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Tuesday, November 17, 2015

Star Wars - The Saga Is Back

There is much anticipation for the new episode in the saga - Episode 7; The Force Awakens.
Much has been written.
A lot.
A complete smorgasbord of information about the making of the film not to mention the theories about the story and the characters.

At the end of April 2014, we were treated to this black and white publicity shot, as the cast were announced.  This was the first time we officially found out that Harrison Ford, Carrie Fisher and Mark Hamill would be reprising their roles - and the excitement was palpable, as you could see them here, with the new generation of Star Wars cast.

The cast announcement of Episode VII - The Force Awakens

It was in a cinema, far far away (OK, the Gaumont Cinema in Bournemouth) when I first saw Star Wars, Episode IV, A New Hope, when it was first released in 1977.  I remember seeing it as a 9 year old and I totally remember the opening scene, as the Star Destroyer entered overhead.  The sound was startling and so were the images.  I, along with millions of others, were witnessing the birth of something special.

Ever since that day I have been fascinated with the technology used, not only in those early days, but also how they achieve the effects in the latest films.  I don't just mean Star Wars; but cinema as a whole.

I remember reading about how the lightsabers were created, how blue screen was used to shoot models of the various vehicles and the stop motion animation used too.  Compared to today, it was so antiquated.

Star Wars was a turning point in cinematic technology.  Indeed, Industrial Light and Magic; the special effects company, was created especially for Star Wars - it has since gone on to be a powerhouse in movie magic.
In fact, much of the technology was invented to make Star Wars.  The computer controlled camera, that allowed for multiple runs, to rehearse, the sequences.  There was the matt-painted glass, amongst others, the scene where Obi-Wan was turning off the tractor beam - in reality he was just a few feet off the ground; quite unlike the supposed metres high that it appeared in the film.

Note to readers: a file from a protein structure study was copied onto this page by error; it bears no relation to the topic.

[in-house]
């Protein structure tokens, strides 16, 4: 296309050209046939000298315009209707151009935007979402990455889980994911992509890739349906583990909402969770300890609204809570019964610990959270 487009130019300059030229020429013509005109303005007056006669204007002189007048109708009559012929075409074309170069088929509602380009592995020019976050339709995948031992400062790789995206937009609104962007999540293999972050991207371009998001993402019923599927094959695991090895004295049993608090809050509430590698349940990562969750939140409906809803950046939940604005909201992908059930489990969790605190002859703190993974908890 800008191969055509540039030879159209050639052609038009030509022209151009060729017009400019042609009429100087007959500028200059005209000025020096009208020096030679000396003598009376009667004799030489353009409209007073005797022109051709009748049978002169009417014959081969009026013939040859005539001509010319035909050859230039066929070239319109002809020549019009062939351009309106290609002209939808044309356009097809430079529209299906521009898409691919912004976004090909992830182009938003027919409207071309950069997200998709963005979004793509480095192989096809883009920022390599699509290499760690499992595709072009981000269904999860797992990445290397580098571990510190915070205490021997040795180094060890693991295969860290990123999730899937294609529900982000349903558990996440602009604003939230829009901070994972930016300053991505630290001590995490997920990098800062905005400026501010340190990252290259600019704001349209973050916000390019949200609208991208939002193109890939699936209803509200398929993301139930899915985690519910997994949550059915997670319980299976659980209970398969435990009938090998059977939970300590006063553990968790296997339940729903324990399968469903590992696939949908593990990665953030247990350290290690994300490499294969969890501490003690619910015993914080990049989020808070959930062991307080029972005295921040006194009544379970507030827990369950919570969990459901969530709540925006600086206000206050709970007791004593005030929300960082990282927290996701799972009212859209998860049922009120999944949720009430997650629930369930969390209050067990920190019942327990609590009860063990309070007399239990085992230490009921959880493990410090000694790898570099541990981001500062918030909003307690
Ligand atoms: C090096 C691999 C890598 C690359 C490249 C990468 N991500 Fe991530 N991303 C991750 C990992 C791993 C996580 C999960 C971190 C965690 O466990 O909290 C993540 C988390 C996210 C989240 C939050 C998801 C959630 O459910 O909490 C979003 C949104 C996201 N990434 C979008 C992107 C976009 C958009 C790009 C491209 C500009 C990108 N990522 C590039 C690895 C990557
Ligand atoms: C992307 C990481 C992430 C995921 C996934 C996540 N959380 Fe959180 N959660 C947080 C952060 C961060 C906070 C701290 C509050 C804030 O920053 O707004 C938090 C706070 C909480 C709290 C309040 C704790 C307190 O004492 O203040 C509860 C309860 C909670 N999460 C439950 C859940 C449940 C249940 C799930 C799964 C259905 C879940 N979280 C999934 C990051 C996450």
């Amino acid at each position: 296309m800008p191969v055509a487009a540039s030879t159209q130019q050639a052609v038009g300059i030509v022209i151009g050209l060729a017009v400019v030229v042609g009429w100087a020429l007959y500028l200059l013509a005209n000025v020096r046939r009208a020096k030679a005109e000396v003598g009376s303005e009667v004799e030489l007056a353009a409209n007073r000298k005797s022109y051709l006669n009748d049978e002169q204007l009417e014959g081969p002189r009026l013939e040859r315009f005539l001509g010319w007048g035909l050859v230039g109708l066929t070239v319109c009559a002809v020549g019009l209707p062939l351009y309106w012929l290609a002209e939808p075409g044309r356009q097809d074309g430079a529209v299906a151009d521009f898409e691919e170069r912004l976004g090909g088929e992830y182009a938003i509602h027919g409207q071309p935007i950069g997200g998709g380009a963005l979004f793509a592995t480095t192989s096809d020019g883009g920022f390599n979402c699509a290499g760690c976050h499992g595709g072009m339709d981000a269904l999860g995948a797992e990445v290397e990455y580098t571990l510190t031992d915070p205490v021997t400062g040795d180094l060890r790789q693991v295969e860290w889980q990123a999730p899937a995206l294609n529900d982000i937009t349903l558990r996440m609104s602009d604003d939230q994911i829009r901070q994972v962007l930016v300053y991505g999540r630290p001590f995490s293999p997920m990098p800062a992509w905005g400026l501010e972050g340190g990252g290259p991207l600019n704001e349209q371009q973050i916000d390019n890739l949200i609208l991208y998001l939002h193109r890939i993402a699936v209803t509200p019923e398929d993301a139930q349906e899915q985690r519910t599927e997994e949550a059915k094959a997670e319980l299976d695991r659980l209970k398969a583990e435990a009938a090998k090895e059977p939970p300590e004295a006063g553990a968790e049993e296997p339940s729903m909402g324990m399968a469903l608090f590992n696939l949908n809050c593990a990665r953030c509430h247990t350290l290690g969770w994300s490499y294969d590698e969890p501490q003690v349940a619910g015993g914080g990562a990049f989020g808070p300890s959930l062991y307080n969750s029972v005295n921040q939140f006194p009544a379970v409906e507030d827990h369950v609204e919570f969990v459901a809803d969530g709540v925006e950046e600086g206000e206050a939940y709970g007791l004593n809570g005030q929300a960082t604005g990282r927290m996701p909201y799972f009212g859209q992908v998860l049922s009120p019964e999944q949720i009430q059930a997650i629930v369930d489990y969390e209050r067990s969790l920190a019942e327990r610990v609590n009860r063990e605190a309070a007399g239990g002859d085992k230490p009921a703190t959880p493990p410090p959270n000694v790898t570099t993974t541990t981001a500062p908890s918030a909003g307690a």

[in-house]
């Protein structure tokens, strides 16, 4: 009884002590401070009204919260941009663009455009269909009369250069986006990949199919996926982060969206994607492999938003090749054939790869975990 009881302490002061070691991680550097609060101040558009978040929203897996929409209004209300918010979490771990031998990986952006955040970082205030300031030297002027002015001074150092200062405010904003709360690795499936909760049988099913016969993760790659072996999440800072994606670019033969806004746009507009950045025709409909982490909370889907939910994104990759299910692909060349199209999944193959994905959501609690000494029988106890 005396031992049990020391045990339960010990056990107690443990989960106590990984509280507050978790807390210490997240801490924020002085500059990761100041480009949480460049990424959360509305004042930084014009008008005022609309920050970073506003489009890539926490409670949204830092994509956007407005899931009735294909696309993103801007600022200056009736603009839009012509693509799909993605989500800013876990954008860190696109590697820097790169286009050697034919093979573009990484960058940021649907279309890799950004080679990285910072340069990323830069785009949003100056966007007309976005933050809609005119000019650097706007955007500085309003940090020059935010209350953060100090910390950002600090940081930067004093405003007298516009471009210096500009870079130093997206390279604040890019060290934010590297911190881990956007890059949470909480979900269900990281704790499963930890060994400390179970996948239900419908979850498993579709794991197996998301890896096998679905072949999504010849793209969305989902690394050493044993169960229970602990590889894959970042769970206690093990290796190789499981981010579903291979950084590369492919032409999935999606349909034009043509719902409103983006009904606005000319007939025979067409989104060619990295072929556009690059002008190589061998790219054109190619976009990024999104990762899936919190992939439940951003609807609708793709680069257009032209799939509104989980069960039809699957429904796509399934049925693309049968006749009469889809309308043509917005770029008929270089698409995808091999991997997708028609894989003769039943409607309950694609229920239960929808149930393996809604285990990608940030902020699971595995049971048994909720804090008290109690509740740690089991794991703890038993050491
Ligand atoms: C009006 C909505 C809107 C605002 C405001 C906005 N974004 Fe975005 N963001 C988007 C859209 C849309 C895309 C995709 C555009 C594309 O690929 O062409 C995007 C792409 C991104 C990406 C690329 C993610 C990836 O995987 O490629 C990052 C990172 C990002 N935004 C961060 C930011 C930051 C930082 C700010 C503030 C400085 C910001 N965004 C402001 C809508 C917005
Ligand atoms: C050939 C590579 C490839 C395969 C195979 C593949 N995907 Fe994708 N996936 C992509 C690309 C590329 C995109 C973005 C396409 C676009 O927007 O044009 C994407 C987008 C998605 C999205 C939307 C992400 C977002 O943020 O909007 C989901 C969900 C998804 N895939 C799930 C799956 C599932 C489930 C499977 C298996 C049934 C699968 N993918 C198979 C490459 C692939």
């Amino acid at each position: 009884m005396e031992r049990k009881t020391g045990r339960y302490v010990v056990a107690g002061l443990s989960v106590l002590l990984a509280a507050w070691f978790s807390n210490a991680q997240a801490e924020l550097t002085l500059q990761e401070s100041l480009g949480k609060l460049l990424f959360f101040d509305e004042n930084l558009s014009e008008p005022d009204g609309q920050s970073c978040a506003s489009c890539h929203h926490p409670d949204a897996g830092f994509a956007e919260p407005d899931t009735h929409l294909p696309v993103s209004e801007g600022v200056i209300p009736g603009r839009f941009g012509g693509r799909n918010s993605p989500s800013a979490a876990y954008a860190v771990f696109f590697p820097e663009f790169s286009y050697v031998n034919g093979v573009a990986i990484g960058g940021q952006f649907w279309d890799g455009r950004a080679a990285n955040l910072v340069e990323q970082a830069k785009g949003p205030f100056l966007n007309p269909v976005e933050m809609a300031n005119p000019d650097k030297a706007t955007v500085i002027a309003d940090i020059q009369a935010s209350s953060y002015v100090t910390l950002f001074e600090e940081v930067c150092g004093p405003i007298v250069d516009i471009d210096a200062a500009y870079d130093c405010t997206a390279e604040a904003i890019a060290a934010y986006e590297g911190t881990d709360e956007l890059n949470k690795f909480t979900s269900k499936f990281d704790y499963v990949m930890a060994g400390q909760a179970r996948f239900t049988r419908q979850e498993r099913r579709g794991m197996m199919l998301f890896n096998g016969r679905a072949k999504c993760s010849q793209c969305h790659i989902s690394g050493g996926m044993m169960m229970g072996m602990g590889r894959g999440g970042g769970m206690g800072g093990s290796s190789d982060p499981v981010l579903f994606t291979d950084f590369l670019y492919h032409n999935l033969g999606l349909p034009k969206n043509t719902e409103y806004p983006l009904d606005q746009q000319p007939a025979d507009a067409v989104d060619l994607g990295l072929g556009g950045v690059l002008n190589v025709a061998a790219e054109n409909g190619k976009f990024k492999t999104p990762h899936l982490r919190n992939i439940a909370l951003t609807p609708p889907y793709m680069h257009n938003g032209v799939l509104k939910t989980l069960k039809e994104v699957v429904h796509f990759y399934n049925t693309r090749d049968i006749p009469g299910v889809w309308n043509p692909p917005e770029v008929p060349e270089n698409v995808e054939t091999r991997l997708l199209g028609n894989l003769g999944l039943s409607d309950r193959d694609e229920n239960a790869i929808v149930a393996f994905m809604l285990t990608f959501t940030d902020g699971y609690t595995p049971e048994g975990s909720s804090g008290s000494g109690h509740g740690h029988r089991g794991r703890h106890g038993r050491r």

One thing I haven't been too keen on is the various versions of Episode IV that have been updated.  The first cinematic release didn't have an Episode title; that came later.
As did additional elements that were digitally super-imposed - such as the creatures as Mos Eisley spaceport.  All added when the technology became available.  Call me a purist - but that kind of ruins the sentiment made of the original.

The more recent episodes (1 - 3) were less "real" and made using almost pure green screen.  That is, much of the scenery was digitally imposed after the main shoot was over.  Personally; I think this was a shame.  Whilst there should always be room for creative licence; asking the actors to work in a plain environment I think somehow hurts them.  The same can be said the the Lord of the Rings and Hobbit films.  Epics in their own right, it adds extra pressure on the actors.

However; notwithstanding all this technology; I also concede that without it, we wouldn't see the spectacular space dog-fights and effects that are so entertaining.

The Force Awakens is the 7th episode; continuing 30 years from the end of Return of the Jedi.  We know that Han Solo and Chewbacca are back, as are Leia and Luke (although they haven't featured too much in the trailers).  The scene is set for an explosive return for one of the most famous soap space operas of all time.

I, for one, am very excited...




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